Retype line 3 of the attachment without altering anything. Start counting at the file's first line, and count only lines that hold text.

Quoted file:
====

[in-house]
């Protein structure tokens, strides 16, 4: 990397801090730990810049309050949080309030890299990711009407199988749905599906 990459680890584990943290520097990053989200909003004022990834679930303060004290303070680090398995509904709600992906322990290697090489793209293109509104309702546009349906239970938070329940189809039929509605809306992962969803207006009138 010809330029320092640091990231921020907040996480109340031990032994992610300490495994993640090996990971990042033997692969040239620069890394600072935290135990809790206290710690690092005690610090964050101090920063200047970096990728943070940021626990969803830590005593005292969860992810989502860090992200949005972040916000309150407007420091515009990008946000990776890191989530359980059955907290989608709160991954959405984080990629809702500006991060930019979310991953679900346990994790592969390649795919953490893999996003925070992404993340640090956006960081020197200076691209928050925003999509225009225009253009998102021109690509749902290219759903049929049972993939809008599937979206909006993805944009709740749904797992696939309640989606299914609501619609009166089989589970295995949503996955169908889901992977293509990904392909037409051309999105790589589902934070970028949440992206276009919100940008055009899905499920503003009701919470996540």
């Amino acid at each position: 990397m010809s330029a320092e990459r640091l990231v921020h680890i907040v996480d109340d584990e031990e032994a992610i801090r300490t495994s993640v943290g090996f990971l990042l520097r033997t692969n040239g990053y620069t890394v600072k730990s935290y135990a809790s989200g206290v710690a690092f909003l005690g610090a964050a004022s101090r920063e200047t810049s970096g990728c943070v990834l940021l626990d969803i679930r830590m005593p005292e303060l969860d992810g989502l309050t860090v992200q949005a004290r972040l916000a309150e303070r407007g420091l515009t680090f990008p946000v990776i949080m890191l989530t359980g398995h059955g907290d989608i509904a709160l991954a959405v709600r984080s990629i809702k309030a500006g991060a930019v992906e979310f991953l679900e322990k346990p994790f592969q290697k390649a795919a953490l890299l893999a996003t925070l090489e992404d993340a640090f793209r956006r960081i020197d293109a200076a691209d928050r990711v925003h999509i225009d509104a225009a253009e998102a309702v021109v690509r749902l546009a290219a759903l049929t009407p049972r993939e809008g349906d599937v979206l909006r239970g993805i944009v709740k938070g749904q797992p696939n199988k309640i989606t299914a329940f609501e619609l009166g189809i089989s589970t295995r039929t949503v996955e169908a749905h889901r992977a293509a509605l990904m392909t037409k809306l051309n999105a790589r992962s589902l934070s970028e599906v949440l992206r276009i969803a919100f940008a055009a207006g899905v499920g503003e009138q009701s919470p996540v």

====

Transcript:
């Amino acid at each position: 990397m010809s330029a320092e990459r640091l990231v921020h680890i907040v996480d109340d584990e031990e032994a992610i801090r300490t495994s993640v943290g090996f990971l990042l520097r033997t692969n040239g990053y620069t890394v600072k730990s935290y135990a809790s989200g206290v710690a690092f909003l005690g610090a964050a004022s101090r920063e200047t810049s970096g990728c943070v990834l940021l626990d969803i679930r830590m005593p005292e303060l969860d992810g989502l309050t860090v992200q949005a004290r972040l916000a309150e303070r407007g420091l515009t680090f990008p946000v990776i949080m890191l989530t359980g398995h059955g907290d989608i509904a709160l991954a959405v709600r984080s990629i809702k309030a500006g991060a930019v992906e979310f991953l679900e322990k346990p994790f592969q290697k390649a795919a953490l890299l893999a996003t925070l090489e992404d993340a640090f793209r956006r960081i020197d293109a200076a691209d928050r990711v925003h999509i225009d509104a225009a253009e998102a309702v021109v690509r749902l546009a290219a759903l049929t009407p049972r993939e809008g349906d599937v979206l909006r239970g993805i944009v709740k938070g749904q797992p696939n199988k309640i989606t299914a329940f609501e619609l009166g189809i089989s589970t295995r039929t949503v996955e169908a749905h889901r992977a293509a509605l990904m392909t037409k809306l051309n999105a790589r992962s589902l934070s970028e599906v949440l992206r276009i969803a919100f940008a055009a207006g899905v499920g503003e009138q009701s919470p996540v």